But even as Wooden has been a tremendous mentor to countless people, he also stresses the other side of the relationship. “An individual needs to be open to being mentored,” he insists. “It is our responsibility to be willing to allow our lives and our minds to be touched, molded and strengthened by the people who surround us- both men and women who history remembers as people of great character, and those who are not so famous.”
There are numerous individuals who have touched Wooden’s life directly, including his father, his former coaches and his wife. But he points to two other people who influenced him greatly: Mother Theresa and Abraham Lincoln, people whose examples and experiences provided lessons Wooden applied in his own life. And that, Wooden explains, is the real secret of mentoring: It’s not about sitting down for a formal talk on life lessons or giving a speech at a school assembly about how to achieve. Mentoring, by Wooden’s definition, is the simple act of living a life worth following.
“It’s something all of us can do- recognizing our responsibility to those around us to model the actions, decisions and behaviors we know to be right,” Wooden says. “It can, but certainly doesn’t have to, be anything more formal than that.”
In the den of Wooden’s Encino home, the bookshelves are stacked two deep with nearly every book every published about Mother Theresa and Abraham Lincoln. Throughout the difficulties he faced in his life, including the death of his wife Nellie almost 25 years ago, Wooden found himself looking to Mother Theresa as a beacon of strength. “When you think of the patience she had in dealing with the great challenges, the suffering, the way she served others,” Wooden says. “How can you not want to make her your role model? Hers was not artificial but true love for others.”
Wooden’s interest in Abraham Lincoln dates back to his days as an undergraduate at Purdue University. He admired the former president’s cool-headed leadership during a difficult era and was inspired by Lincoln’s insistence on living simply and honestly. As he studied more, Wooden focused on this statement from Lincoln: “’With malice toward none.’ What that illustrates is how much he truly cared for people beyond himself. I think getting your mind off yourself and on others is right.”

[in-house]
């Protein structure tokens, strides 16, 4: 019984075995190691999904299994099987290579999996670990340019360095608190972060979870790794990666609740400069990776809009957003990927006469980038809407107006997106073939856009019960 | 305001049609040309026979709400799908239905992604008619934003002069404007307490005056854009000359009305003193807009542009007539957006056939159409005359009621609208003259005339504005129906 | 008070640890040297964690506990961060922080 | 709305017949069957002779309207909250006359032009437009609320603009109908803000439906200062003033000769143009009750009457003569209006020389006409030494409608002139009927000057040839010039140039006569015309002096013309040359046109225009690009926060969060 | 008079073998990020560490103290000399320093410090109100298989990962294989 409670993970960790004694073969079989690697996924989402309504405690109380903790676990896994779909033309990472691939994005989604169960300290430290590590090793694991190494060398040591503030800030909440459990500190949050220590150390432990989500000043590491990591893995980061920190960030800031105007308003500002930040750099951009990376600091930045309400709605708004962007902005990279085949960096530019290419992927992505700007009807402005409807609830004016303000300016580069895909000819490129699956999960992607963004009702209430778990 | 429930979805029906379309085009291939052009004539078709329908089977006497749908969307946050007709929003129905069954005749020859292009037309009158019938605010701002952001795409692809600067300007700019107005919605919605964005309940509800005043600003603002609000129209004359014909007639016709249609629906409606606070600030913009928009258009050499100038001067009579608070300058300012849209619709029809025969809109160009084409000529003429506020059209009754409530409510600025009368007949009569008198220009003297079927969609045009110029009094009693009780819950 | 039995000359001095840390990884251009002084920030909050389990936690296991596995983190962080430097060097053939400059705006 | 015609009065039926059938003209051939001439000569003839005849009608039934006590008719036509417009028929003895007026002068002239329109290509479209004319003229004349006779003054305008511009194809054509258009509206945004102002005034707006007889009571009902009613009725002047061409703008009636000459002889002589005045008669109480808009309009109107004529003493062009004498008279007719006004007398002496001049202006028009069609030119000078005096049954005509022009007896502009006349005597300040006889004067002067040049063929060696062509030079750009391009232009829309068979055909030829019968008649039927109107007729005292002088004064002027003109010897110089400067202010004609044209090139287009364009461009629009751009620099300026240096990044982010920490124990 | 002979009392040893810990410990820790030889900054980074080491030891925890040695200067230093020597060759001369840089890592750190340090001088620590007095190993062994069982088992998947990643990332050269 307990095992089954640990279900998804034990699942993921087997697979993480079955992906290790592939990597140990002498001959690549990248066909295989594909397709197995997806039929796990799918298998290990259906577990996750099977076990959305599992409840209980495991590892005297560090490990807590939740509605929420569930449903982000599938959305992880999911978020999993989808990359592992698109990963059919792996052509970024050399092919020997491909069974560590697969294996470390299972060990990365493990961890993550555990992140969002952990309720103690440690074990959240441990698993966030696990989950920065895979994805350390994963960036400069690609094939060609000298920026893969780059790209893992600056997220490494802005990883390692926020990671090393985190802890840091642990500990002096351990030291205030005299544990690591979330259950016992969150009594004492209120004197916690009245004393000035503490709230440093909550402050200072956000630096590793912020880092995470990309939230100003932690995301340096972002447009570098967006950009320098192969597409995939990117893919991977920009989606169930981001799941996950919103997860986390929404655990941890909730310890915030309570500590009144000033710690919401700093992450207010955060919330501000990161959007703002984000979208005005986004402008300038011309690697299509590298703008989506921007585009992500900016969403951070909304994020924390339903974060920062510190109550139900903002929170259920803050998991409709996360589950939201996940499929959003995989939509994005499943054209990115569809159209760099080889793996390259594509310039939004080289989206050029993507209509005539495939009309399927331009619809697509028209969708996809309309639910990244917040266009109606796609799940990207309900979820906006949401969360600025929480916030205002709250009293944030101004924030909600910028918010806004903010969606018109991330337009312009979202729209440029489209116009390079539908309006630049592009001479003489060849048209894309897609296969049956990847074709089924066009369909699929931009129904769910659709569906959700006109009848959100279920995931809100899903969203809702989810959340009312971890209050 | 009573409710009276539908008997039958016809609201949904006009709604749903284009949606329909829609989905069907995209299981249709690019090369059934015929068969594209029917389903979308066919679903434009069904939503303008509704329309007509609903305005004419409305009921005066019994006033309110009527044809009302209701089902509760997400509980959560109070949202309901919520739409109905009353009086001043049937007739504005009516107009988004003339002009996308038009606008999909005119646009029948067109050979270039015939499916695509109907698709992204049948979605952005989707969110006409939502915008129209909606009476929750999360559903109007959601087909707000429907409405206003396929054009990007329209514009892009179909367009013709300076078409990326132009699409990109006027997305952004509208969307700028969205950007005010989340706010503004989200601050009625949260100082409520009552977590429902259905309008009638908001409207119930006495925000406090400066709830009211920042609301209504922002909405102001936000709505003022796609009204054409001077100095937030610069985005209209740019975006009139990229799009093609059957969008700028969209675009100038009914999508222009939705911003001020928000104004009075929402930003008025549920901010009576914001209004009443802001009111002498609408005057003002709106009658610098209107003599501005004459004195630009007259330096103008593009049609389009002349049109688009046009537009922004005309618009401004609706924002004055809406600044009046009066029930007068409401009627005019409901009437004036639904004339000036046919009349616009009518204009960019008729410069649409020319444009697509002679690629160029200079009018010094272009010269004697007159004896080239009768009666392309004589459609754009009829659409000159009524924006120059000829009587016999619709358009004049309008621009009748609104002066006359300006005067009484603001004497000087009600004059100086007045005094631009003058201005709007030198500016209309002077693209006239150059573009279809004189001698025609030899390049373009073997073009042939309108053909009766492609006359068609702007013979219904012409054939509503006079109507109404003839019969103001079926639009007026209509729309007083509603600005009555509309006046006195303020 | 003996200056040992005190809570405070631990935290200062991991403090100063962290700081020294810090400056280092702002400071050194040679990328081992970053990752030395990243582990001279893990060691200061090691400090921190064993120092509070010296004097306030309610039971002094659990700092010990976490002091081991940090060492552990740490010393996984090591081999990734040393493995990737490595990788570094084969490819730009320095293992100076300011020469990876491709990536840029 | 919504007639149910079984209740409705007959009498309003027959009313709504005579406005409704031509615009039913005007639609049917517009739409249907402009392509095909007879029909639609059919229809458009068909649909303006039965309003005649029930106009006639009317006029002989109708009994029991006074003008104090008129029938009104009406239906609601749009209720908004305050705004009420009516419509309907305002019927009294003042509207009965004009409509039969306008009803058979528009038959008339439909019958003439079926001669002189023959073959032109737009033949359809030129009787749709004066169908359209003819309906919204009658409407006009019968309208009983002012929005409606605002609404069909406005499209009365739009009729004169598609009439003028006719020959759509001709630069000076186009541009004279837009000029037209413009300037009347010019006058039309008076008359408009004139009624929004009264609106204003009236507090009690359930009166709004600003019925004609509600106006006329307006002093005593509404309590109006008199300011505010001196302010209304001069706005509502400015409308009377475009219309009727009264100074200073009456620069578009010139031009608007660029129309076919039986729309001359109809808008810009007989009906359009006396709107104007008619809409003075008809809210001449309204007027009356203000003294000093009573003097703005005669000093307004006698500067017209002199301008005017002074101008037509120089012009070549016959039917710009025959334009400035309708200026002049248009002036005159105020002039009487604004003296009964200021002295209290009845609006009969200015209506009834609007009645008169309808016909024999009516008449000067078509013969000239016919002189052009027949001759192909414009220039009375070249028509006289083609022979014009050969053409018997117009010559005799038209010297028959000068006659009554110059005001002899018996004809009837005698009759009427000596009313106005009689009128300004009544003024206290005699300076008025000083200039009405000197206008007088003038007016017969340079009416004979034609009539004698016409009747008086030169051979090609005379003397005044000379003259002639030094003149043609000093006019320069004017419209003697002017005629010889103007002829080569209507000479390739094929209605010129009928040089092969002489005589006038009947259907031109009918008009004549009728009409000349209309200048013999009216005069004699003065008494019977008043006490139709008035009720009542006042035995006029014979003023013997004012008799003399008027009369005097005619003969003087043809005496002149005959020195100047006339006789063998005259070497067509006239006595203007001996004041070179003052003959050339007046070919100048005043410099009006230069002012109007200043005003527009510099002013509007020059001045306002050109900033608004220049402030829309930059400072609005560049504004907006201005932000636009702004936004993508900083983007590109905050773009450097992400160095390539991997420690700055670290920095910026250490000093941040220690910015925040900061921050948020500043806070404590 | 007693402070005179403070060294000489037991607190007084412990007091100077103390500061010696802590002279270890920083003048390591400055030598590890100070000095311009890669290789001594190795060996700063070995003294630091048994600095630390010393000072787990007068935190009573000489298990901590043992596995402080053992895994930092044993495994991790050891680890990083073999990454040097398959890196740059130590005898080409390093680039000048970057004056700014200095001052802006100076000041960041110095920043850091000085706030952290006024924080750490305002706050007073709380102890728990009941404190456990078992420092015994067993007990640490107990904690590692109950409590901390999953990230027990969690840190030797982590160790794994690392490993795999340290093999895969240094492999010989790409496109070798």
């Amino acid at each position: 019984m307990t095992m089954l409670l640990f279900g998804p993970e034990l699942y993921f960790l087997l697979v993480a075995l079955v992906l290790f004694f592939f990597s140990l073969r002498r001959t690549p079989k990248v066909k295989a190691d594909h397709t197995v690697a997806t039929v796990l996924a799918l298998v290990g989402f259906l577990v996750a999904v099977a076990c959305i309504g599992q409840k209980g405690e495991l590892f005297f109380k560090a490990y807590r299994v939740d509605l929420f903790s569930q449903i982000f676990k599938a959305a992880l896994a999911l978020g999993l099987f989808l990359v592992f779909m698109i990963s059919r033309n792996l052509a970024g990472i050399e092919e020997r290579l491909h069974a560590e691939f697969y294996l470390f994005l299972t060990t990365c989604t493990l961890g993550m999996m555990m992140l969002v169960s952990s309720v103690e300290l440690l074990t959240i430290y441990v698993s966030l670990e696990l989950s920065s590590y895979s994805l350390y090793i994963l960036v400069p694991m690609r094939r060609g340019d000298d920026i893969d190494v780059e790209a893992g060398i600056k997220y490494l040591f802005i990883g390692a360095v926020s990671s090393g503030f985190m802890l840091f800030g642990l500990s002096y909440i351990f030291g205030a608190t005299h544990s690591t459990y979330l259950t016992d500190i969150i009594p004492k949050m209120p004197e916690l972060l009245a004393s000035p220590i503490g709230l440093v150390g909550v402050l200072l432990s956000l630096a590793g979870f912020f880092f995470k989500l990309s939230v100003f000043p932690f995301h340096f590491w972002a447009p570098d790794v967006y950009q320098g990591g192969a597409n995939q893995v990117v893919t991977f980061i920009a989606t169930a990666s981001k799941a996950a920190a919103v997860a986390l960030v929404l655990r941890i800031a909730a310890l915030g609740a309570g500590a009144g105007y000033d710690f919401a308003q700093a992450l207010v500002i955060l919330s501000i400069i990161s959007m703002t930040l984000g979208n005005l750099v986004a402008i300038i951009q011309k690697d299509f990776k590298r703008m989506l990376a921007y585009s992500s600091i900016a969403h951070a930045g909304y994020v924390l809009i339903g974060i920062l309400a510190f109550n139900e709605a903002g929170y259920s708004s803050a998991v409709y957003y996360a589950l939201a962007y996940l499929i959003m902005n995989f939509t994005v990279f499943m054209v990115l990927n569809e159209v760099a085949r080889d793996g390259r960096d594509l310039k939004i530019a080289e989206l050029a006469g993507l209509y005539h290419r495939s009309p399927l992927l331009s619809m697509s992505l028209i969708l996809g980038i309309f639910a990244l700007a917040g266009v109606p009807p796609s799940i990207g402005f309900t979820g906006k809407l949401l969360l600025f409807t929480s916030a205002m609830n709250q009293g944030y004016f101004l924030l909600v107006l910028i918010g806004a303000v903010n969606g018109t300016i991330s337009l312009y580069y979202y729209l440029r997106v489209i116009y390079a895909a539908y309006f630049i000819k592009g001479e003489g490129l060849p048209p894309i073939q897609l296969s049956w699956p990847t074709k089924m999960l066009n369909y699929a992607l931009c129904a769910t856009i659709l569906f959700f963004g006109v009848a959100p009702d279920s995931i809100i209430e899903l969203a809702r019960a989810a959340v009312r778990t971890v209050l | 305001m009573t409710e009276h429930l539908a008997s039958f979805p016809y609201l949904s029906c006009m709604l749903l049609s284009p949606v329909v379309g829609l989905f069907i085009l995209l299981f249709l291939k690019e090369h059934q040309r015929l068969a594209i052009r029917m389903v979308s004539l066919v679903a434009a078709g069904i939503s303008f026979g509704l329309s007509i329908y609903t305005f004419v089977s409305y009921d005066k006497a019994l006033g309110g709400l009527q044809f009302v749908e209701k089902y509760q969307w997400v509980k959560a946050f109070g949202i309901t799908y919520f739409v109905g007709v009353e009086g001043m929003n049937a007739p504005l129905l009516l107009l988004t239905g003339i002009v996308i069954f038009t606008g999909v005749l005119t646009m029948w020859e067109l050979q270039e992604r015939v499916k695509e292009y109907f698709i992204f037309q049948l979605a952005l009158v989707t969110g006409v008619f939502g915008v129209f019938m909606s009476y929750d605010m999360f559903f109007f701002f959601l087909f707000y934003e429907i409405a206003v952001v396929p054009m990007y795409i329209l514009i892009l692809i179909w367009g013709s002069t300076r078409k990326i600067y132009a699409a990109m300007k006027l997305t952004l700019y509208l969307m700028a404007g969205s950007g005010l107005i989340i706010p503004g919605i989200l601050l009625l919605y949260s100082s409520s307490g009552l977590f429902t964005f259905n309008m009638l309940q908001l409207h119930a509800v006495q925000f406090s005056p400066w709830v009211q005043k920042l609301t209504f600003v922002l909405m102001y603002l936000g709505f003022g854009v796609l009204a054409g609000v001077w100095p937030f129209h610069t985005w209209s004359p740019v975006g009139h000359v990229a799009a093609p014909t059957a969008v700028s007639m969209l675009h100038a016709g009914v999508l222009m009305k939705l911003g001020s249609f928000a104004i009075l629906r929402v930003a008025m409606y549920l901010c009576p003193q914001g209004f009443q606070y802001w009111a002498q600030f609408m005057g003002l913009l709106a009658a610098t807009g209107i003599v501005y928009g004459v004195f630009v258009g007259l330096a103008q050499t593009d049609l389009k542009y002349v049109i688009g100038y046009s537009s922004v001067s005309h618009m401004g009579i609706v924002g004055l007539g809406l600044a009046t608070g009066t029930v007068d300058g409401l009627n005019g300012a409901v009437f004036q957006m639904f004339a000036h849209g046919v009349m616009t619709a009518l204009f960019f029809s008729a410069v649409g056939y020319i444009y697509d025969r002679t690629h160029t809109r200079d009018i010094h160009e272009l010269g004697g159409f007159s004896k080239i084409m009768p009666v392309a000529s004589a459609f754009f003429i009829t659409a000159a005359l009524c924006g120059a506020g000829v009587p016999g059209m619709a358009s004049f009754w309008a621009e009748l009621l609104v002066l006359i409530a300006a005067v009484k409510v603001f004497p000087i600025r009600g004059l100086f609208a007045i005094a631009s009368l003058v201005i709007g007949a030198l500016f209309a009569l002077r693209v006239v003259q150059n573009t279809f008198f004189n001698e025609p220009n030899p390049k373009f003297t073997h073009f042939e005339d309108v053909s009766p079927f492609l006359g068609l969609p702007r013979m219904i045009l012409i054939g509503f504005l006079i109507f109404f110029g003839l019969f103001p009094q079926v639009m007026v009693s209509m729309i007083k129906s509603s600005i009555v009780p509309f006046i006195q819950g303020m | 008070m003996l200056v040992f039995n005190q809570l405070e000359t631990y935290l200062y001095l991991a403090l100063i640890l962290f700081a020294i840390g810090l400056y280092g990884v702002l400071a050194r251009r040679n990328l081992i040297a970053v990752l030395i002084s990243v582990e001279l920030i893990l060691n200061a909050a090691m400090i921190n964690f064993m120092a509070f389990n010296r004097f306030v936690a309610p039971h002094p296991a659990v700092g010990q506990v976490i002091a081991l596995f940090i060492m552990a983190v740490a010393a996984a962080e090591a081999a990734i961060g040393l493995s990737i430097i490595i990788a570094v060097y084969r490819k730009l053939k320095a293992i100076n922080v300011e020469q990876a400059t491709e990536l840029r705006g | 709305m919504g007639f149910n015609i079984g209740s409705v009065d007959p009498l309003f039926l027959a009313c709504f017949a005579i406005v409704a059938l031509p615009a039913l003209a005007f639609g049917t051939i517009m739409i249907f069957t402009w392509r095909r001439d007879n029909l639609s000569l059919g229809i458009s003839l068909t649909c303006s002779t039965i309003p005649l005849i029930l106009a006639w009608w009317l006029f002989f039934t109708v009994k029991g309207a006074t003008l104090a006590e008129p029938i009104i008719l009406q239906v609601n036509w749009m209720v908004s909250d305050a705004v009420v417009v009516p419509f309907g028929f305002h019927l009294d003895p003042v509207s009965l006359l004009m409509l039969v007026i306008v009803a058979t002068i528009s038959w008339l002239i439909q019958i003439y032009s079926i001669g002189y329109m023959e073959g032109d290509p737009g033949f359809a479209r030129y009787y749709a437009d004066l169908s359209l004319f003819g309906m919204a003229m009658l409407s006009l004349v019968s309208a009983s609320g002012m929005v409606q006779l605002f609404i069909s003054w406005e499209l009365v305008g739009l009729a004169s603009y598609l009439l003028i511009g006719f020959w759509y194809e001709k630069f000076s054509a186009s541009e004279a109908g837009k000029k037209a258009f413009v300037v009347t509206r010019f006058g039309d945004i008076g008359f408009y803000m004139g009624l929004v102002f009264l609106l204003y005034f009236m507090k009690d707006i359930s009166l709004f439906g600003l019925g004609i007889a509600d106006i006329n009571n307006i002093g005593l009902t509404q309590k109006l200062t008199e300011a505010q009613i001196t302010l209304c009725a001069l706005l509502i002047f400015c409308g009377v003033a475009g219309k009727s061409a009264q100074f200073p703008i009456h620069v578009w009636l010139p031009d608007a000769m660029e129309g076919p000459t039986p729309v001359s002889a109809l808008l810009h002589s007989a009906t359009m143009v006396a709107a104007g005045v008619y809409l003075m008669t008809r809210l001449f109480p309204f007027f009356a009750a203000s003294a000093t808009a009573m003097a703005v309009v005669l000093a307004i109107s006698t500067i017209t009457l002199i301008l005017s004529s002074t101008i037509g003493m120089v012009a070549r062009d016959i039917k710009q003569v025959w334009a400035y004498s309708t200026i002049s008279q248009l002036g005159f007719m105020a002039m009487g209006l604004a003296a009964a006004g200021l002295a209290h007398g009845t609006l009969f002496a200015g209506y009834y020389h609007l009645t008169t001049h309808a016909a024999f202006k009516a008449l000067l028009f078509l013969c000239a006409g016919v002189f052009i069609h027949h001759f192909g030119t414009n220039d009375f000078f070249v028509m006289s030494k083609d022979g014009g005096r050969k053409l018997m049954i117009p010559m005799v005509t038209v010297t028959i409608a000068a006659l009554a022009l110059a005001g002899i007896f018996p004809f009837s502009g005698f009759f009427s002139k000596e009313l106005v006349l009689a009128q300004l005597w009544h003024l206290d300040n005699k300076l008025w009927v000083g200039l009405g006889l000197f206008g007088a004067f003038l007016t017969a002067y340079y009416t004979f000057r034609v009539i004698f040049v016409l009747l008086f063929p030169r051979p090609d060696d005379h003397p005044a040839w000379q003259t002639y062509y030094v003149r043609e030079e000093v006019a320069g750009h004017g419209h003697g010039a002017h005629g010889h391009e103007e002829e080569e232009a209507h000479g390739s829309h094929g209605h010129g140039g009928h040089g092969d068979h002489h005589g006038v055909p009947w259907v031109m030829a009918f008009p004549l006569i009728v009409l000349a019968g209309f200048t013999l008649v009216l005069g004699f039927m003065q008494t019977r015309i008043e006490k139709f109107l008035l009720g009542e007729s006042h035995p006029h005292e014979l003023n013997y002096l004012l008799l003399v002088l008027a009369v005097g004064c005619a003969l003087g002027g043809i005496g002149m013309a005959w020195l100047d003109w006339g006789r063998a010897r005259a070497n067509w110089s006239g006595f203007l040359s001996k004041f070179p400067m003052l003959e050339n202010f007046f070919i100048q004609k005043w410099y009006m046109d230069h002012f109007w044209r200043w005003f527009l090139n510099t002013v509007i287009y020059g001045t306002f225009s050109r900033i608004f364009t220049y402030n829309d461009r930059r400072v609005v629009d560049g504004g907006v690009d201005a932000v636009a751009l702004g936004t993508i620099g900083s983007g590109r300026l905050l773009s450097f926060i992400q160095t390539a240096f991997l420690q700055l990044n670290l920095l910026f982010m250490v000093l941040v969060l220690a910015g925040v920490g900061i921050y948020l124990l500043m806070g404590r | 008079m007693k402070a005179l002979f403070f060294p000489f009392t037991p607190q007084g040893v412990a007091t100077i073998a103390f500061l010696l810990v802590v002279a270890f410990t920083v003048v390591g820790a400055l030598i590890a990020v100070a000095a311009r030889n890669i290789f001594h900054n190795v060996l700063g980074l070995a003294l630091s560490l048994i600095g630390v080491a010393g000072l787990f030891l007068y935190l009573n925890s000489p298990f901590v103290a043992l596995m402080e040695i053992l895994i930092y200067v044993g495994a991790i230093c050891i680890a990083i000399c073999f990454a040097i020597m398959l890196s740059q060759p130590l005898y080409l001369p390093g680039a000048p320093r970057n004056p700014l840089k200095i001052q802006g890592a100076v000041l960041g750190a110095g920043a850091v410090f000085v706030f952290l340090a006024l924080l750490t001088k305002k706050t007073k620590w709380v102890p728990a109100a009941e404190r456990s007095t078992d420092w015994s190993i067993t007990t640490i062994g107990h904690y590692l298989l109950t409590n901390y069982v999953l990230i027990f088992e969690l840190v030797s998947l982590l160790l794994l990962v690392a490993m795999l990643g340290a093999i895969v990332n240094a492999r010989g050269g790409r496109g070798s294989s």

Because he was receptive to lessons from Lincoln’s life, “I was able to be mentored by a president!” Wooden says with a broad smile.
Wooden makes it clear that you don’t have to be a Mother Theresa or Abraham Lincoln to be a worthy mentor. “They are extraordinary examples.” Wooden says. “But they should also be a reminder to us that anyone can look to anyone else and learn a lesson from them- even if it’s a basketball coach looking to a nun and a statesman.
“We should always hold ourselves up for examination as we seek to teach the people around us, no matter what our job might be,” Wooden says. “And we need to observe the people around us to make sure they’ve learned the lessons we’ve tried to teach. As I like to say, ‘If they haven’t learned, you haven’t taught.’”
Those who played for him point to Wooden’s conduct on the sidelines during games as a great example of how seriously he took teaching. Wooden was legendary for remaining calm rather than pacing, waving wildly or making some other display of apprehension. “I think you’re showing these players that you’re not confident; you’re showing insecurity to your players,” he says. “Sit on the bench. Be secure. You’ve been teaching them; now let them do the job. I say, ‘Now young man, I’ve done my job this week. It’s up to you to see whether I did a good job or not.’”
He insists that mentoring can be any action that inspires another. Every time we watch someone and make a mental note about that individual’s character or conduct, that’s mentoring.
“Every time you greet the grocery store checker with a smile or pick up a piece of litter or pat someone on the back, you very well might be mentoring someone who is watching you,” Wooden says. “It’s really about the choices we make- decisions about how we will observe the world and decisions we make about the way we will act in it. Mentoring can happen at any time or place. It is both something we receive and something we give. This is not a job you turn on and off!”
Just months shy of his 98th birthday, John Wooden never takes a day off.
“When you are through learning, you are through,” a spry Wooden says during an early May interview with SUCCESS. After suffering a broken collarbone and wrist in a fall three months earlier, the first time that Wooden could leave his home and head to breakfast at VIP’s, he was out the door. “I get as much from those conversations today as any I had while I was teaching,” he says. “I wake up wondering who I will see today!”
SUCCESS Magazine August/September 2008